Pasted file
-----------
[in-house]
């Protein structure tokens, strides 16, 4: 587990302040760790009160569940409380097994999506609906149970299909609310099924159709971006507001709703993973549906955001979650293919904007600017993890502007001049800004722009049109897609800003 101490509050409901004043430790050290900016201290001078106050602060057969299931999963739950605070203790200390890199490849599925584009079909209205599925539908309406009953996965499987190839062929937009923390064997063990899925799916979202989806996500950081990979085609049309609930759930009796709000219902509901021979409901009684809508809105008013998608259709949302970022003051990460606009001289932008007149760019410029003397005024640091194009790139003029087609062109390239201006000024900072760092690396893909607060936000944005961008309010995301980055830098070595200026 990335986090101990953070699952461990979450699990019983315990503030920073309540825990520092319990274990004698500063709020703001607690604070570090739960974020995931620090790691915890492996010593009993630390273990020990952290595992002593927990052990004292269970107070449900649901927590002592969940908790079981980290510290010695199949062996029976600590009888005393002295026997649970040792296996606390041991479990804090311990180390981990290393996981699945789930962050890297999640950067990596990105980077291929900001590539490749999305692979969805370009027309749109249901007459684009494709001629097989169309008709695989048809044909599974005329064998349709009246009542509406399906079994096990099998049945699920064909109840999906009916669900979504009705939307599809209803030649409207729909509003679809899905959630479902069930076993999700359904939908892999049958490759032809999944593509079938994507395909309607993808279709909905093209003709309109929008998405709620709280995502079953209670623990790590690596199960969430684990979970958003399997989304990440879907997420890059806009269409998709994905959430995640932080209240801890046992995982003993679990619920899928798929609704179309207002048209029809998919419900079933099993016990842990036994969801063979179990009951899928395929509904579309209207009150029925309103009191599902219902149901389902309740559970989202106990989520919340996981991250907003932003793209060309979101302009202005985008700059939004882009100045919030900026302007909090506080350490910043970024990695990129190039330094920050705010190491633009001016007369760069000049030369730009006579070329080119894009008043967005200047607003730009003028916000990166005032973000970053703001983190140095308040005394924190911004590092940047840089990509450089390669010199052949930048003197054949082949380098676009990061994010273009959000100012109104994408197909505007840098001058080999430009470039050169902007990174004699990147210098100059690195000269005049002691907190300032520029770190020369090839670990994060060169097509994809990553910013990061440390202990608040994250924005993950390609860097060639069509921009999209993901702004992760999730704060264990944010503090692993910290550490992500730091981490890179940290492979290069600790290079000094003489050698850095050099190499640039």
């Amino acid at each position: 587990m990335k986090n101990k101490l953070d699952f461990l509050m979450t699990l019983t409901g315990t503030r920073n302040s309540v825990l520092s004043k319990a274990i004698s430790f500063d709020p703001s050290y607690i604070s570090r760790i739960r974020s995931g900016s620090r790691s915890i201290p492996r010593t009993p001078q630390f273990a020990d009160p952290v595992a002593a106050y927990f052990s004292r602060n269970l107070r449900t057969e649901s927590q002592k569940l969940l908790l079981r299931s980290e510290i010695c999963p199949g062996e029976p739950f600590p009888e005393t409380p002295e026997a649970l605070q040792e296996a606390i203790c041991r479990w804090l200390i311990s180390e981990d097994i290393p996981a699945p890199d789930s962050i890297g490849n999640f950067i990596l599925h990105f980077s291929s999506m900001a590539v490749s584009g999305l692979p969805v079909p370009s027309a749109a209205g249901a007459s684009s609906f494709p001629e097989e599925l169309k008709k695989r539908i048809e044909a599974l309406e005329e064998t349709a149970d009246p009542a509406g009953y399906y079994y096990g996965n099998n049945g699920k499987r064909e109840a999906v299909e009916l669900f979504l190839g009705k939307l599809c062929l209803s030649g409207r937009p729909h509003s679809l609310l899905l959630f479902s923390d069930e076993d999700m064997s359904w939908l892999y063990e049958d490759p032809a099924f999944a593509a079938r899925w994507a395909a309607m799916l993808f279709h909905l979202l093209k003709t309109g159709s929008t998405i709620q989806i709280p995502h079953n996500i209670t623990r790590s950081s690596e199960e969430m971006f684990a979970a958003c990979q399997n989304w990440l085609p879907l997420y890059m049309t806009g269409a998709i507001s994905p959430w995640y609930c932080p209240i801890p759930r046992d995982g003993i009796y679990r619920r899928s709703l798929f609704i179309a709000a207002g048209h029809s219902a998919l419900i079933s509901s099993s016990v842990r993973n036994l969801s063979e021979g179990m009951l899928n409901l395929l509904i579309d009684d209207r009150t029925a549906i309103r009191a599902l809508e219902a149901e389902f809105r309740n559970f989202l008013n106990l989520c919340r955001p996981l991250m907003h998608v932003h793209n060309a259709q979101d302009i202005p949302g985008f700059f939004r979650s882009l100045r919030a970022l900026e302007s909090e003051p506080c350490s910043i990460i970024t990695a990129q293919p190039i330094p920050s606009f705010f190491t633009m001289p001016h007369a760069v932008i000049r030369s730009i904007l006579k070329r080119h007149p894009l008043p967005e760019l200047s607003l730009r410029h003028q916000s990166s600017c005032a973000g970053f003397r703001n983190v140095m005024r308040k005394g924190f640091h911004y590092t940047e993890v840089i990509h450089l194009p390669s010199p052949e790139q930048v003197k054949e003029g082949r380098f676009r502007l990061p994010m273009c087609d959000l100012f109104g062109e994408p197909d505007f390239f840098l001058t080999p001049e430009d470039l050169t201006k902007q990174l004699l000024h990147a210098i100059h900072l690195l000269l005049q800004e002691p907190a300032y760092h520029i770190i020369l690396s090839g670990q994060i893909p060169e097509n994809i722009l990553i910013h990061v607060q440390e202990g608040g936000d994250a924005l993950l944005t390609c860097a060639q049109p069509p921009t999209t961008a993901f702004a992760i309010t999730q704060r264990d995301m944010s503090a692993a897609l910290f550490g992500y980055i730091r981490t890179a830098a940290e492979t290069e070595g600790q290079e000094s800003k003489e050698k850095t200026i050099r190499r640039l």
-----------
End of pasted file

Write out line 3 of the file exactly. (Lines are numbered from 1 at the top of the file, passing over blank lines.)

């Amino acid at each position: 587990m990335k986090n101990k101490l953070d699952f461990l509050m979450t699990l019983t409901g315990t503030r920073n302040s309540v825990l520092s004043k319990a274990i004698s430790f500063d709020p703001s050290y607690i604070s570090r760790i739960r974020s995931g900016s620090r790691s915890i201290p492996r010593t009993p001078q630390f273990a020990d009160p952290v595992a002593a106050y927990f052990s004292r602060n269970l107070r449900t057969e649901s927590q002592k569940l969940l908790l079981r299931s980290e510290i010695c999963p199949g062996e029976p739950f600590p009888e005393t409380p002295e026997a649970l605070q040792e296996a606390i203790c041991r479990w804090l200390i311990s180390e981990d097994i290393p996981a699945p890199d789930s962050i890297g490849n999640f950067i990596l599925h990105f980077s291929s999506m900001a590539v490749s584009g999305l692979p969805v079909p370009s027309a749109a209205g249901a007459s684009s609906f494709p001629e097989e599925l169309k008709k695989r539908i048809e044909a599974l309406e005329e064998t349709a149970d009246p009542a509406g009953y399906y079994y096990g996965n099998n049945g699920k499987r064909e109840a999906v299909e009916l669900f979504l190839g009705k939307l599809c062929l209803s030649g409207r937009p729909h509003s679809l609310l899905l959630f479902s923390d069930e076993d999700m064997s359904w939908l892999y063990e049958d490759p032809a099924f999944a593509a079938r899925w994507a395909a309607m799916l993808f279709h909905l979202l093209k003709t309109g159709s929008t998405i709620q989806i709280p995502h079953n996500i209670t623990r790590s950081s690596e199960e969430m971006f684990a979970a958003c990979q399997n989304w990440l085609p879907l997420y890059m049309t806009g269409a998709i507001s994905p959430w995640y609930c932080p209240i801890p759930r046992d995982g003993i009796y679990r619920r899928s709703l798929f609704i179309a709000a207002g048209h029809s219902a998919l419900i079933s509901s099993s016990v842990r993973n036994l969801s063979e021979g179990m009951l899928n409901l395929l509904i579309d009684d209207r009150t029925a549906i309103r009191a599902l809508e219902a149901e389902f809105r309740n559970f989202l008013n106990l989520c919340r955001p996981l991250m907003h998608v932003h793209n060309a259709q979101d302009i202005p949302g985008f700059f939004r979650s882009l100045r919030a970022l900026e302007s909090e003051p506080c350490s910043i990460i970024t990695a990129q293919p190039i330094p920050s606009f705010f190491t633009m001289p001016h007369a760069v932008i000049r030369s730009i904007l006579k070329r080119h007149p894009l008043p967005e760019l200047s607003l730009r410029h003028q916000s990166s600017c005032a973000g970053f003397r703001n983190v140095m005024r308040k005394g924190f640091h911004y590092t940047e993890v840089i990509h450089l194009p390669s010199p052949e790139q930048v003197k054949e003029g082949r380098f676009r502007l990061p994010m273009c087609d959000l100012f109104g062109e994408p197909d505007f390239f840098l001058t080999p001049e430009d470039l050169t201006k902007q990174l004699l000024h990147a210098i100059h900072l690195l000269l005049q800004e002691p907190a300032y760092h520029i770190i020369l690396s090839g670990q994060i893909p060169e097509n994809i722009l990553i910013h990061v607060q440390e202990g608040g936000d994250a924005l993950l944005t390609c860097a060639q049109p069509p921009t999209t961008a993901f702004a992760i309010t999730q704060r264990d995301m944010s503090a692993a897609l910290f550490g992500y980055i730091r981490t890179a830098a940290e492979t290069e070595g600790q290079e000094s800003k003489e050698k850095t200026i050099r190499r640039l």